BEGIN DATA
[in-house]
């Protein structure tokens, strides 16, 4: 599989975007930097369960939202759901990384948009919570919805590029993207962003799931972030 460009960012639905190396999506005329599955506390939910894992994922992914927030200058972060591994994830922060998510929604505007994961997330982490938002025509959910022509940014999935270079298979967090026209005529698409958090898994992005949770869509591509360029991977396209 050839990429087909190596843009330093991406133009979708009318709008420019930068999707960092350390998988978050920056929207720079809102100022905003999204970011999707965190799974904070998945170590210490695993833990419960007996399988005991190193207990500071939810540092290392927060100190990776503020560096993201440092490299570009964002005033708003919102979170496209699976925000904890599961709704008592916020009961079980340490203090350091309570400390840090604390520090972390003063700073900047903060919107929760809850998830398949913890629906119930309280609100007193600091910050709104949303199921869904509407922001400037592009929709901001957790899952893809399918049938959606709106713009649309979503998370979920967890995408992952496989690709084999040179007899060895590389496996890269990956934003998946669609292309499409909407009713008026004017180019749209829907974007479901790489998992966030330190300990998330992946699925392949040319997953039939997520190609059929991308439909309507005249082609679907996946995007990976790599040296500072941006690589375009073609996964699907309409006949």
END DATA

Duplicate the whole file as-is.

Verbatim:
[in-house]
């Protein structure tokens, strides 16, 4: 599989975007930097369960939202759901990384948009919570919805590029993207962003799931972030 460009960012639905190396999506005329599955506390939910894992994922992914927030200058972060591994994830922060998510929604505007994961997330982490938002025509959910022509940014999935270079298979967090026209005529698409958090898994992005949770869509591509360029991977396209 050839990429087909190596843009330093991406133009979708009318709008420019930068999707960092350390998988978050920056929207720079809102100022905003999204970011999707965190799974904070998945170590210490695993833990419960007996399988005991190193207990500071939810540092290392927060100190990776503020560096993201440092490299570009964002005033708003919102979170496209699976925000904890599961709704008592916020009961079980340490203090350091309570400390840090604390520090972390003063700073900047903060919107929760809850998830398949913890629906119930309280609100007193600091910050709104949303199921869904509407922001400037592009929709901001957790899952893809399918049938959606709106713009649309979503998370979920967890995408992952496989690709084999040179007899060895590389496996890269990956934003998946669609292309499409909407009713008026004017180019749209829907974007479901790489998992966030330190300990998330992946699925392949040319997953039939997520190609059929991308439909309507005249082609679907996946995007990976790599040296500072941006690589375009073609996964699907309409006949």